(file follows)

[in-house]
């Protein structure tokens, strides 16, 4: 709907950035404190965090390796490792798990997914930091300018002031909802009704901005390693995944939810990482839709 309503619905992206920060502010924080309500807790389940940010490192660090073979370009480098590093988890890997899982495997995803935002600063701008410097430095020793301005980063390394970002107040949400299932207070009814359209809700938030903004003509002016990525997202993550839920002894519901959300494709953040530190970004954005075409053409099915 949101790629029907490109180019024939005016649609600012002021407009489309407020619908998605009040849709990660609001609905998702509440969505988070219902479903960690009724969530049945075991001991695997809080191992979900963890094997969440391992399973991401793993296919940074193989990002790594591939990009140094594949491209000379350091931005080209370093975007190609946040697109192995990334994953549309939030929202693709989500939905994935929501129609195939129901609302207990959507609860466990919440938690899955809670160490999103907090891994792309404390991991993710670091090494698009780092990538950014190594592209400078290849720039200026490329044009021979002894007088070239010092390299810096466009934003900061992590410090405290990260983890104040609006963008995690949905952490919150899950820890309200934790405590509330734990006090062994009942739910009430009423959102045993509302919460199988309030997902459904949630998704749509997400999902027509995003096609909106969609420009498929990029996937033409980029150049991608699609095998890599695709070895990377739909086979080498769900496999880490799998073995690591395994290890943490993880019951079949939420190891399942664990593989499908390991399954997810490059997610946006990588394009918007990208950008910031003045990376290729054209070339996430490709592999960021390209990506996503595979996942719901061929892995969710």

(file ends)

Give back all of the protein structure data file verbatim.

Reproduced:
[in-house]
């Protein structure tokens, strides 16, 4: 709907950035404190965090390796490792798990997914930091300018002031909802009704901005390693995944939810990482839709 309503619905992206920060502010924080309500807790389940940010490192660090073979370009480098590093988890890997899982495997995803935002600063701008410097430095020793301005980063390394970002107040949400299932207070009814359209809700938030903004003509002016990525997202993550839920002894519901959300494709953040530190970004954005075409053409099915 949101790629029907490109180019024939005016649609600012002021407009489309407020619908998605009040849709990660609001609905998702509440969505988070219902479903960690009724969530049945075991001991695997809080191992979900963890094997969440391992399973991401793993296919940074193989990002790594591939990009140094594949491209000379350091931005080209370093975007190609946040697109192995990334994953549309939030929202693709989500939905994935929501129609195939129901609302207990959507609860466990919440938690899955809670160490999103907090891994792309404390991991993710670091090494698009780092990538950014190594592209400078290849720039200026490329044009021979002894007088070239010092390299810096466009934003900061992590410090405290990260983890104040609006963008995690949905952490919150899950820890309200934790405590509330734990006090062994009942739910009430009423959102045993509302919460199988309030997902459904949630998704749509997400999902027509995003096609909106969609420009498929990029996937033409980029150049991608699609095998890599695709070895990377739909086979080498769900496999880490799998073995690591395994290890943490993880019951079949939420190891399942664990593989499908390991399954997810490059997610946006990588394009918007990208950008910031003045990376290729054209070339996430490709592999960021390209990506996503595979996942719901061929892995969710």